Communication technology has certainly come a long way. In my early years we only communicated with the tugs via VHF radio. Now we also have cell phone and email capabilities. I often wonder how far we are from robotic tugs. Far fetched? Maybe. But in my career span, there was a time without cell phones.

 

How is Seabulk involved in the Gulf of Mexico oil spill response?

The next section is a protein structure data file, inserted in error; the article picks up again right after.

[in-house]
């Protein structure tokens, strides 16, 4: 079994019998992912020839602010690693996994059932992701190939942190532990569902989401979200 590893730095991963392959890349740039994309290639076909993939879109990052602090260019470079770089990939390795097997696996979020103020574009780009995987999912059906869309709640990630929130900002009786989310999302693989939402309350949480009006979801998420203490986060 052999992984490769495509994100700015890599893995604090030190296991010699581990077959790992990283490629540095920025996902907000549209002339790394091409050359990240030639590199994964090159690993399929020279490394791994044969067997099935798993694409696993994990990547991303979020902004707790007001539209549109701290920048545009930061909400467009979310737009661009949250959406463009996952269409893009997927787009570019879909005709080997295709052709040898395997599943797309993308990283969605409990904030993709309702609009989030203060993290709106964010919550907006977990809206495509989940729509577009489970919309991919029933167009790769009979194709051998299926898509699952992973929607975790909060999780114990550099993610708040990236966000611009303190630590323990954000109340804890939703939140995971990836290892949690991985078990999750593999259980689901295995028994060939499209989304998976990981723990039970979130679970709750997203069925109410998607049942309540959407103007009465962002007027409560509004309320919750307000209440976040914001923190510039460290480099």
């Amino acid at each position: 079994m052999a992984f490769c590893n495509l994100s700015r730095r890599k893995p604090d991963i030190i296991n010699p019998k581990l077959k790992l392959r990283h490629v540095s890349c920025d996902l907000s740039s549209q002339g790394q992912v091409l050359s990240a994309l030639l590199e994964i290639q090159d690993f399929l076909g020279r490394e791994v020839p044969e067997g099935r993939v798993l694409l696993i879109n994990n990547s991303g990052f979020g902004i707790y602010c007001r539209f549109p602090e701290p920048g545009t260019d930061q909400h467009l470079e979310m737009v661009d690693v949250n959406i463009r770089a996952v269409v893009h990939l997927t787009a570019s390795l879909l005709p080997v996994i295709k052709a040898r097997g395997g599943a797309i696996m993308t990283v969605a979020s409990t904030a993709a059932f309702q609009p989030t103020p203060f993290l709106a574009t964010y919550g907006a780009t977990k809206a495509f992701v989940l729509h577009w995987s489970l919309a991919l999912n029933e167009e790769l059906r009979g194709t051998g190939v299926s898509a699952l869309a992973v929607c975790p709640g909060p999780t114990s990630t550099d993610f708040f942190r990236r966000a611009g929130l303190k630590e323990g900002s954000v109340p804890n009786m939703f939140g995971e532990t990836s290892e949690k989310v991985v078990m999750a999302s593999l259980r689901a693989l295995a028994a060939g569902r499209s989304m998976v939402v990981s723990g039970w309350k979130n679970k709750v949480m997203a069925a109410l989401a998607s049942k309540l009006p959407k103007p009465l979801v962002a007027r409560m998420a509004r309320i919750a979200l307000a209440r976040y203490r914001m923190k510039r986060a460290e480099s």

The Gulf oil spill certainly is a tragedy. Some of Seabulk’s tugs are being employed to help with the clean-up effort in the Alabama and the Florida panhandle ports of Pensacola and Panama City. We are using our tugs’ fire monitors to decontaminate ships and vessels coming into these ports under the direction of the Coast Guard. Some of the vessels that have passed through the spill area have oil adhering to the hulls and the vessel is decontaminated offshore before they are allowed into the various ports. This has required Seabulk to supply tugs from our Mobile, Alabama and Tampa, Florida operations. We have had to make equipment adjustments in these ports to be able to continue to service our harbor needs and make adjustments with crews to be able to man these additional out-of-harbor tugs stationed with this clean-up effort.